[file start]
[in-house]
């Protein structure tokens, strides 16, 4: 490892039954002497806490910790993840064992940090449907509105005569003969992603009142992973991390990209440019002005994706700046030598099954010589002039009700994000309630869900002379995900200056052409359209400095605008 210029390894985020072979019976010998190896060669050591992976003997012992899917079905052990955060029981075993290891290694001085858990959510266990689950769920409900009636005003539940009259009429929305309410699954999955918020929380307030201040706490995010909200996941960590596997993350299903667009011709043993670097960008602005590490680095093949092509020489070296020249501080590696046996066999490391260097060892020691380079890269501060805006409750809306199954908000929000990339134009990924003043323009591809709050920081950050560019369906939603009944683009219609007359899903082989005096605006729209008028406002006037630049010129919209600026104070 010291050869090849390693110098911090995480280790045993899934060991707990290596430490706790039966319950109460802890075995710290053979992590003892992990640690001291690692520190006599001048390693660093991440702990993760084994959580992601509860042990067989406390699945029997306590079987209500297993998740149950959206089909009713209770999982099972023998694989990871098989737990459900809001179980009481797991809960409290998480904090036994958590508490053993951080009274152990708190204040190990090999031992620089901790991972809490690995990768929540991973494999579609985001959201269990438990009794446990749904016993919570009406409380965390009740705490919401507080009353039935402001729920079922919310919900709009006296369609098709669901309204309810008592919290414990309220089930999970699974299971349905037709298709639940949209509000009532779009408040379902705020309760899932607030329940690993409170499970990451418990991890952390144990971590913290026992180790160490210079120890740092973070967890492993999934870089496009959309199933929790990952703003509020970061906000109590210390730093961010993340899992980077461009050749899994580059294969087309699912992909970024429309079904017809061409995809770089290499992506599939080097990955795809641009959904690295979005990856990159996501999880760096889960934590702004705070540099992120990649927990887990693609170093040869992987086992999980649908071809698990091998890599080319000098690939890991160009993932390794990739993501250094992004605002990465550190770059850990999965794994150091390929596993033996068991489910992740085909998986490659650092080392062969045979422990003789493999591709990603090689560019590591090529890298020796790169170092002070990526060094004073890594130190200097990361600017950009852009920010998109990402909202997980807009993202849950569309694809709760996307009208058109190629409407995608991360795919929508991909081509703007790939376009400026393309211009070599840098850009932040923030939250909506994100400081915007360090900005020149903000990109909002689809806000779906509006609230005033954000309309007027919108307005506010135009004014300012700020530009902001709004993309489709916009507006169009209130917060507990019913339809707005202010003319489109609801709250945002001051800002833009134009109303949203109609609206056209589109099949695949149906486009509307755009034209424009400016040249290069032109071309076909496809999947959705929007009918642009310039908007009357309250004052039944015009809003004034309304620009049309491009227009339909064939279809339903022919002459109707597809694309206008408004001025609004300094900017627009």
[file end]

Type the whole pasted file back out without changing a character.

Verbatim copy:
[in-house]
């Protein structure tokens, strides 16, 4: 490892039954002497806490910790993840064992940090449907509105005569003969992603009142992973991390990209440019002005994706700046030598099954010589002039009700994000309630869900002379995900200056052409359209400095605008 210029390894985020072979019976010998190896060669050591992976003997012992899917079905052990955060029981075993290891290694001085858990959510266990689950769920409900009636005003539940009259009429929305309410699954999955918020929380307030201040706490995010909200996941960590596997993350299903667009011709043993670097960008602005590490680095093949092509020489070296020249501080590696046996066999490391260097060892020691380079890269501060805006409750809306199954908000929000990339134009990924003043323009591809709050920081950050560019369906939603009944683009219609007359899903082989005096605006729209008028406002006037630049010129919209600026104070 010291050869090849390693110098911090995480280790045993899934060991707990290596430490706790039966319950109460802890075995710290053979992590003892992990640690001291690692520190006599001048390693660093991440702990993760084994959580992601509860042990067989406390699945029997306590079987209500297993998740149950959206089909009713209770999982099972023998694989990871098989737990459900809001179980009481797991809960409290998480904090036994958590508490053993951080009274152990708190204040190990090999031992620089901790991972809490690995990768929540991973494999579609985001959201269990438990009794446990749904016993919570009406409380965390009740705490919401507080009353039935402001729920079922919310919900709009006296369609098709669901309204309810008592919290414990309220089930999970699974299971349905037709298709639940949209509000009532779009408040379902705020309760899932607030329940690993409170499970990451418990991890952390144990971590913290026992180790160490210079120890740092973070967890492993999934870089496009959309199933929790990952703003509020970061906000109590210390730093961010993340899992980077461009050749899994580059294969087309699912992909970024429309079904017809061409995809770089290499992506599939080097990955795809641009959904690295979005990856990159996501999880760096889960934590702004705070540099992120990649927990887990693609170093040869992987086992999980649908071809698990091998890599080319000098690939890991160009993932390794990739993501250094992004605002990465550190770059850990999965794994150091390929596993033996068991489910992740085909998986490659650092080392062969045979422990003789493999591709990603090689560019590591090529890298020796790169170092002070990526060094004073890594130190200097990361600017950009852009920010998109990402909202997980807009993202849950569309694809709760996307009208058109190629409407995608991360795919929508991909081509703007790939376009400026393309211009070599840098850009932040923030939250909506994100400081915007360090900005020149903000990109909002689809806000779906509006609230005033954000309309007027919108307005506010135009004014300012700020530009902001709004993309489709916009507006169009209130917060507990019913339809707005202010003319489109609801709250945002001051800002833009134009109303949203109609609206056209589109099949695949149906486009509307755009034209424009400016040249290069032109071309076909496809999947959705929007009918642009310039908007009357309250004052039944015009809003004034309304620009049309491009227009339909064939279809339903022919002459109707597809694309206008408004001025609004300094900017627009």